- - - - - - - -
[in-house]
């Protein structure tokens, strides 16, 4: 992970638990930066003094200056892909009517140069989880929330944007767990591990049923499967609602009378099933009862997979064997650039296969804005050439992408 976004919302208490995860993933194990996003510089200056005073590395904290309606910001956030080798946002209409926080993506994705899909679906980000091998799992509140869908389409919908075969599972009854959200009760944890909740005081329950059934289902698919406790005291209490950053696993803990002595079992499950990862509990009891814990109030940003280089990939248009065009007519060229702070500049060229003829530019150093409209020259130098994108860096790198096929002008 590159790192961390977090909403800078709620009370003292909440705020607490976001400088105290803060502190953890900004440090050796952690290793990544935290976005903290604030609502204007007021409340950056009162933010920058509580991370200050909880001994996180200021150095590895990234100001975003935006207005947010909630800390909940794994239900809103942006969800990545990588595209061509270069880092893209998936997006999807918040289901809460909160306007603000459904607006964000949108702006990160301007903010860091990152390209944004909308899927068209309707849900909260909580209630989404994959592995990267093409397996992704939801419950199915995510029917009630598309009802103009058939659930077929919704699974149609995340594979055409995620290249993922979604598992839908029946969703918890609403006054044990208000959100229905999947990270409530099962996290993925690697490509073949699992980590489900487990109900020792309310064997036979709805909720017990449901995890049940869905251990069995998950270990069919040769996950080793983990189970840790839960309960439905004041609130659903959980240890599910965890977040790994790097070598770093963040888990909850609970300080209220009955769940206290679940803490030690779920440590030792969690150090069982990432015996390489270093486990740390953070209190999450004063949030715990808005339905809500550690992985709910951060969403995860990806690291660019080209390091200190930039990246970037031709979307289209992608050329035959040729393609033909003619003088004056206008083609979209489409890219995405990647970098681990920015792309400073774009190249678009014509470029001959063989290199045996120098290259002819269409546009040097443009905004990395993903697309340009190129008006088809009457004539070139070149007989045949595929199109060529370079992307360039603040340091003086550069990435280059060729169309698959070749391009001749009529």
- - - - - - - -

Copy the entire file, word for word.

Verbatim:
[in-house]
């Protein structure tokens, strides 16, 4: 992970638990930066003094200056892909009517140069989880929330944007767990591990049923499967609602009378099933009862997979064997650039296969804005050439992408 976004919302208490995860993933194990996003510089200056005073590395904290309606910001956030080798946002209409926080993506994705899909679906980000091998799992509140869908389409919908075969599972009854959200009760944890909740005081329950059934289902698919406790005291209490950053696993803990002595079992499950990862509990009891814990109030940003280089990939248009065009007519060229702070500049060229003829530019150093409209020259130098994108860096790198096929002008 590159790192961390977090909403800078709620009370003292909440705020607490976001400088105290803060502190953890900004440090050796952690290793990544935290976005903290604030609502204007007021409340950056009162933010920058509580991370200050909880001994996180200021150095590895990234100001975003935006207005947010909630800390909940794994239900809103942006969800990545990588595209061509270069880092893209998936997006999807918040289901809460909160306007603000459904607006964000949108702006990160301007903010860091990152390209944004909308899927068209309707849900909260909580209630989404994959592995990267093409397996992704939801419950199915995510029917009630598309009802103009058939659930077929919704699974149609995340594979055409995620290249993922979604598992839908029946969703918890609403006054044990208000959100229905999947990270409530099962996290993925690697490509073949699992980590489900487990109900020792309310064997036979709805909720017990449901995890049940869905251990069995998950270990069919040769996950080793983990189970840790839960309960439905004041609130659903959980240890599910965890977040790994790097070598770093963040888990909850609970300080209220009955769940206290679940803490030690779920440590030792969690150090069982990432015996390489270093486990740390953070209190999450004063949030715990808005339905809500550690992985709910951060969403995860990806690291660019080209390091200190930039990246970037031709979307289209992608050329035959040729393609033909003619003088004056206008083609979209489409890219995405990647970098681990920015792309400073774009190249678009014509470029001959063989290199045996120098290259002819269409546009040097443009905004990395993903697309340009190129008006088809009457004539070139070149007989045949595929199109060529370079992307360039603040340091003086550069990435280059060729169309698959070749391009001749009529």